From Shoshone, I set off to the east, crossing into Nevada, then at Pahrump, I looped back to the west. The road to Devils Hole was indicated on the map by a dotted line, meaning unpaved, and I thought the turnoff would be marked by a sign, but it wasn’t—in fact, the place was pretty well hidden. The state map brought me to the Ash Meadows Wildlife Refuge, then a handout at an information sign showed me the network of gravel roads leaving to Devils Hole. Still there were no signs on the unnamed tracks, so I tried the GPS. Under local “Points of Interest,” it listed Death Valley National Monument, though it’s been a National Park since 1994. Sometimes the most modern information is the least up-to-date—but it helped.
Far from anywhere, in a particularly bleak region of gravelly desert, sparse brown vegetation, and barren rocks, I spotted a chain-link enclosure, and a small wooden sign reading “Devils Hole.”
For scale, that’s my shadow in the upper middle, standing on the observation platform, looking downward through the fence. That little patch of water at the bottom of the rocky gash is home to the Devils Hole pupfish—its only home in the world (hence the national park designation for this isolated spot, to protect it), though a few have now been transferred to other places for safety.
The waterhole is a remnant of the ancient lakes that once covered this region, the basin and range province—and like a desert island in reverse, Devils Hole is a spot of water surrounded by an extremely arid land. The pupfish, iridescent blue and less than an inch long, have been marooned there for something like 12,000 years, when the massive lakes that once flooded the Great Basin faded away. The few hundred remaining pupfish live as deep as eighty feet down, but feed and breed on one small, shallow patch of algae. Because of this, the water level is critical to their survival, and apart from the national park designation, a unique Supreme Court decision in 1976 protected the local water table from overpumping, to preserve the level at Devils Hole. (In the old days, it was called Miner’s Bathtub, because the water is a steady 86°, and was easily reached before the chain-link fence was installed).
Scuba divers have explored the cave to depths of 300 feet, and still didn’t find the bottom (two divers were lost and never recovered). From the observation platform, I couldn’t see the little pupsters, of course, but I was thinking about those unlikely survivors after my visit.
So often books and travels coincide for me in a remarkable serendipity, and around the time of this Death Valley getaway I happened to be reading The Song of the Dodo, by David Quammen (sent to me as a gift during the tour—thank you “Norde”). The theme of the book was the biogeography of islands, and the razor’s edge balancing point of survival for every island species. By extension, the fragmentation of habitat in the modern world threatens the continued existence of uncountable species in a similar way: even if we save a bit of rainforest here, a piece of desert there, it’s just a fragile island, and won’t be enough.
(Cheerful reading, no, but nonetheless fascinating to a nature lover. As I’ve noticed lately with a few good non-fiction books, the key is that the writer travels to—and takes the reader to—the places he’s writing about.)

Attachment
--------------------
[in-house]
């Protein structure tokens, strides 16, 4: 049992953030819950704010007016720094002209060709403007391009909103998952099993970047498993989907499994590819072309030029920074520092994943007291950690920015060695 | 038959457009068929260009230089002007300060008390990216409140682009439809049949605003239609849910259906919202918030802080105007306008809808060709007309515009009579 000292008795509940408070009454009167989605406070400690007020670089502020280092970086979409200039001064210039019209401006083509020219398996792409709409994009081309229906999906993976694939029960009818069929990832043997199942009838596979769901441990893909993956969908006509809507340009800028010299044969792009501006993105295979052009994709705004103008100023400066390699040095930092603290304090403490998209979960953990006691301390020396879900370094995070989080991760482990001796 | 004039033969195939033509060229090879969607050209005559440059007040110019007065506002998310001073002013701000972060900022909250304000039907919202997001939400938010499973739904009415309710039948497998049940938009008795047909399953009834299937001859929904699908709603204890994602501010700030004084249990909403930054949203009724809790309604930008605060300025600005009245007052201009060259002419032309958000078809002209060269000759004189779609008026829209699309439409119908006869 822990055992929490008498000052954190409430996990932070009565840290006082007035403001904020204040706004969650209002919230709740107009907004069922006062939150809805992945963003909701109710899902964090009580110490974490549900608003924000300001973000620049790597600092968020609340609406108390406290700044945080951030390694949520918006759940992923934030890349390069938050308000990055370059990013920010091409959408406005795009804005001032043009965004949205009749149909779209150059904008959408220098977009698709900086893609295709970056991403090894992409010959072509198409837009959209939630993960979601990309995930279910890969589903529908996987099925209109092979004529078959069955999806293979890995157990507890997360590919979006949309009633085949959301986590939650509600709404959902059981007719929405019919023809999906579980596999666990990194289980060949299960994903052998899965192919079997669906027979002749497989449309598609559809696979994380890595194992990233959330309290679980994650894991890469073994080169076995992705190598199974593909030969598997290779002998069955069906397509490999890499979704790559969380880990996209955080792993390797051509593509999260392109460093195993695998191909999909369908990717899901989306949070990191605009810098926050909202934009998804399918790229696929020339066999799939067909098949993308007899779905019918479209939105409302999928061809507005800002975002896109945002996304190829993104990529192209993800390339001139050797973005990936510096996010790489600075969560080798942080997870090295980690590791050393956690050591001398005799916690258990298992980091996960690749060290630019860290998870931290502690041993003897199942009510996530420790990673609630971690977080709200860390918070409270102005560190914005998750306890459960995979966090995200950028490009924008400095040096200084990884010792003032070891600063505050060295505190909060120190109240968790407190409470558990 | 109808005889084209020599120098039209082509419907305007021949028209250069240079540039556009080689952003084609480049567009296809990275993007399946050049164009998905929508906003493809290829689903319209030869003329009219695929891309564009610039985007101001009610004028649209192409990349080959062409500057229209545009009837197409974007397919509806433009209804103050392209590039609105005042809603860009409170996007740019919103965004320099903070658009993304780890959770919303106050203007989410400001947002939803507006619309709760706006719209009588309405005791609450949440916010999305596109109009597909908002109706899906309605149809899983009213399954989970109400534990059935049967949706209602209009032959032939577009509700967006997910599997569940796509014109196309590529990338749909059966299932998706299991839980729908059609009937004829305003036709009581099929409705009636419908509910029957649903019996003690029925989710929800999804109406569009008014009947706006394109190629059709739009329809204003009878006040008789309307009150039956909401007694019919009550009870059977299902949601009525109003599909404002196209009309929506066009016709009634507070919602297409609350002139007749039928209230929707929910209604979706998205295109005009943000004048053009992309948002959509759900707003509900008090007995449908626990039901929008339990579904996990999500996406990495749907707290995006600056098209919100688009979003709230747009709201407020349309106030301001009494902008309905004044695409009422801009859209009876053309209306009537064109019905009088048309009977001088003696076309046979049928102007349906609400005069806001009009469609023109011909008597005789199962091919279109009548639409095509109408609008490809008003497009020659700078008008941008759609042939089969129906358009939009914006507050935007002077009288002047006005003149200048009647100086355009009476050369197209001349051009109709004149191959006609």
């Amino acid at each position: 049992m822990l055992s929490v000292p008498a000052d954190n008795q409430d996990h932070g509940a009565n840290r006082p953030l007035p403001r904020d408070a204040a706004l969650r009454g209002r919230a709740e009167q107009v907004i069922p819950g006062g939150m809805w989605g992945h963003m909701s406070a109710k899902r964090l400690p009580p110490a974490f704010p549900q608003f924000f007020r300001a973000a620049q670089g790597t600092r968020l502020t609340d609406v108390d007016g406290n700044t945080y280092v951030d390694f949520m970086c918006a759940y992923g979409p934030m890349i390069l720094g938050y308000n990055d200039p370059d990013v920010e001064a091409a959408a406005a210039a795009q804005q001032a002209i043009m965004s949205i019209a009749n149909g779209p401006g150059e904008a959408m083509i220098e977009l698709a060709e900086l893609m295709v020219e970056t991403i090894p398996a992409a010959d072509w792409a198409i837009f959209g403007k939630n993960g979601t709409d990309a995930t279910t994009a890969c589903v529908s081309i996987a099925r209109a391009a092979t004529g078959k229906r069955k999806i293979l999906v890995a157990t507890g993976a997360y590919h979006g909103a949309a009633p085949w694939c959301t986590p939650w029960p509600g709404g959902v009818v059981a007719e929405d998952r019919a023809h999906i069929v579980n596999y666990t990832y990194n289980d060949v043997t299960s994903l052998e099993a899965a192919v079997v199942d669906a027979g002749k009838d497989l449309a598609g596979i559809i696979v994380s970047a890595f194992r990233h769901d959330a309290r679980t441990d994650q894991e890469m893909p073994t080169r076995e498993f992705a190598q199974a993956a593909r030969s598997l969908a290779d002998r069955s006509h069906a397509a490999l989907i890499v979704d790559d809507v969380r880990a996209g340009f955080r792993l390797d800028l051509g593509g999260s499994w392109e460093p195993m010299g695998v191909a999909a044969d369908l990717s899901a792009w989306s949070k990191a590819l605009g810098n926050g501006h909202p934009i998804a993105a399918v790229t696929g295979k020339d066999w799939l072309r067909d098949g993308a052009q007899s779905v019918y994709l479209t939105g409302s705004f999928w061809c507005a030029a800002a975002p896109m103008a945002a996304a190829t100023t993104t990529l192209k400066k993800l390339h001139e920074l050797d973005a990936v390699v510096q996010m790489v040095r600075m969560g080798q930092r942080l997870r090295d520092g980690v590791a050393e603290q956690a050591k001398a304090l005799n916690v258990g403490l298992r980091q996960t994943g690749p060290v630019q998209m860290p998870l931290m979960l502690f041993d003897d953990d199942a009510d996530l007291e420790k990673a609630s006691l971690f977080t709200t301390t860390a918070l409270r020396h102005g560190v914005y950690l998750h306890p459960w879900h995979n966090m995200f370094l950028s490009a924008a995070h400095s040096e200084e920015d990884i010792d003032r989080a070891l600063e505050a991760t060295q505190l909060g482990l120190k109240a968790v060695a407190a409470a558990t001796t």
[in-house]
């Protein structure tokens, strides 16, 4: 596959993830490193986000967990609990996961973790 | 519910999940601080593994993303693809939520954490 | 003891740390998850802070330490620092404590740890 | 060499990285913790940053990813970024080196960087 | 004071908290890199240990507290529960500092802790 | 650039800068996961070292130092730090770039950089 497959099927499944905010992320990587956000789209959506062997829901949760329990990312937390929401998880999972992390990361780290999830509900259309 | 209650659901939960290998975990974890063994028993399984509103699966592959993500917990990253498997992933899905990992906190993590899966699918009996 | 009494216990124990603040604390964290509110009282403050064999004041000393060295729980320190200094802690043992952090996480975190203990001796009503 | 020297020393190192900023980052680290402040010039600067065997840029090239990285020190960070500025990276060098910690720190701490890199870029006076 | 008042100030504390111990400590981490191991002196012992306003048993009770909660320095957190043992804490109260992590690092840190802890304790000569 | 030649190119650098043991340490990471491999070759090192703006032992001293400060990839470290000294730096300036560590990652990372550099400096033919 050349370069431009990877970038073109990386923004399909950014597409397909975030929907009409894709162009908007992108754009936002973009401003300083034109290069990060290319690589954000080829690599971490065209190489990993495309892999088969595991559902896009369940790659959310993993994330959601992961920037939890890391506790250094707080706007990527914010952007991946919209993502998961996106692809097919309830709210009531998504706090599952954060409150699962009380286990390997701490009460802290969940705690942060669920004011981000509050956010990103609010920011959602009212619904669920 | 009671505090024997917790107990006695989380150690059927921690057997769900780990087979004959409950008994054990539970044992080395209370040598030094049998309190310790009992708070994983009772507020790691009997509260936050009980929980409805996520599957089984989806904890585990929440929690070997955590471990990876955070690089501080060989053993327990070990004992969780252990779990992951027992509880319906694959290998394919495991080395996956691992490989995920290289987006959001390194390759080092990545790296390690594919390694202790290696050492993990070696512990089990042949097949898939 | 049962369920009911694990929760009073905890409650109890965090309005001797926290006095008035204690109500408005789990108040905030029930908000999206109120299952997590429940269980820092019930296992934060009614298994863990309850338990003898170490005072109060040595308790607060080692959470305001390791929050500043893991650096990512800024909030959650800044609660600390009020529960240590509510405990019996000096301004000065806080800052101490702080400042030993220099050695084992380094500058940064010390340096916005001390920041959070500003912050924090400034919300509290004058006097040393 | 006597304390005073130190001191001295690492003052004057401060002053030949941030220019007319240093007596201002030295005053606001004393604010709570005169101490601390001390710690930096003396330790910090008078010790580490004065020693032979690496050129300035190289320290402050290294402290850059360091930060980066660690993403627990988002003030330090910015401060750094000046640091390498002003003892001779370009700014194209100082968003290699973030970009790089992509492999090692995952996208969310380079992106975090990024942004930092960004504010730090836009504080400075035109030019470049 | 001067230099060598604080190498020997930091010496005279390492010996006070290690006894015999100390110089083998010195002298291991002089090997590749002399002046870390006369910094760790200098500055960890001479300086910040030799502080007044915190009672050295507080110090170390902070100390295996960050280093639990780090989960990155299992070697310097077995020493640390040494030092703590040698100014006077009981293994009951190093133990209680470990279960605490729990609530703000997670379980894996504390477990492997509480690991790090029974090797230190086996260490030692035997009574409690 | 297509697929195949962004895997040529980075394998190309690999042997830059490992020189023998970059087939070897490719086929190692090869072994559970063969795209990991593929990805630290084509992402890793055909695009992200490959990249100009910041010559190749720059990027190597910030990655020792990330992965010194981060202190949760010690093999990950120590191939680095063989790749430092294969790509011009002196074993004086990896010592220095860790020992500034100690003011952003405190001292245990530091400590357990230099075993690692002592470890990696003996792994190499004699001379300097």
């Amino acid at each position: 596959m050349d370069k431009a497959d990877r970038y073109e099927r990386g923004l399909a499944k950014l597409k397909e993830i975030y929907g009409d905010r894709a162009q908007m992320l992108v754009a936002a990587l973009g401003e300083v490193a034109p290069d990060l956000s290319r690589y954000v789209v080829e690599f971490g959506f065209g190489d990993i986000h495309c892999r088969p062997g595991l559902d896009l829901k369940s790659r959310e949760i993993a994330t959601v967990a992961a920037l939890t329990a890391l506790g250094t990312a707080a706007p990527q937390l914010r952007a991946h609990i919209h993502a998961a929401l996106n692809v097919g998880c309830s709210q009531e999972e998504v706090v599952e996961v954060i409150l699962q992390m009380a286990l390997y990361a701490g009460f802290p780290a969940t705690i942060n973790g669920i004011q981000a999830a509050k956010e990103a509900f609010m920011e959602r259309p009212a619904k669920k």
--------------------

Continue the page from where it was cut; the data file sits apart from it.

But in context of the pupfish, I was thinking that Nature also changes in ways that can seem cruel and arbitrary, and leaves behind “islands” of species that may or not survive. Over millions of years, the great “extinction events” have killed off ninety-nine percent of species that ever lived, making the odds already long, as Stephen Jay Gould described in Wonderful Life. Even the most recent period of glaciation, ending around 12,000 years ago, left behind islands of life stranded in much-reduced environments, in higher, cooler elevations, say, or like the pupfish in their cave in the desert.
Here I will resort to the old bike-parked-in-front-of-landscape shot.
Because what a bike—and what a landscape.
The motorcycle is a new BMW R1200GS, and this was our first adventure together. Strangely, BMW did not offer the bike in red this year (are they insane?), so I had to have it painted—because all my motorcycles have been red. I’ve never been comfortable driving a red car, you understand, but it just seems right for a motorcycle. And I didn’t want to settle for a silver, blue, or (gasp!) yellowish-orange one. After having the paint done, and the accessories installed—Jesse luggage cases, Motolights on the front for extra conspicuity, GPS (Dingus III), power for the radar detector—I finally brought the new bike home in late November. I stood looking at it in my garage for a while, and wondered, “Where will we go together?”
My two previous 1200GSes had certainly carried me far. For the Snakes and Arrows tour in 2007 and 2008, my two “working bikes” had been a 2004 1200GS, with over 70,000 kilometers (42,000 miles), and a 2007 model, with over 60,000 kilometers (36,000 miles). Both bikes had been purchased in Canada, and although the ’04 had later been registered in California, it would be difficult ever to sell or trade the bike there, given that state’s strict regulations. During the tour, one of our crew members, Kevin, said he wanted to buy my older bike, and because he lived in Calgary, there was no problem with its Canadian origin. I agreed to sell the ’04 to him, then planned to buy a new one in California, keep the ’07 in Quebec, and everything would be kosher.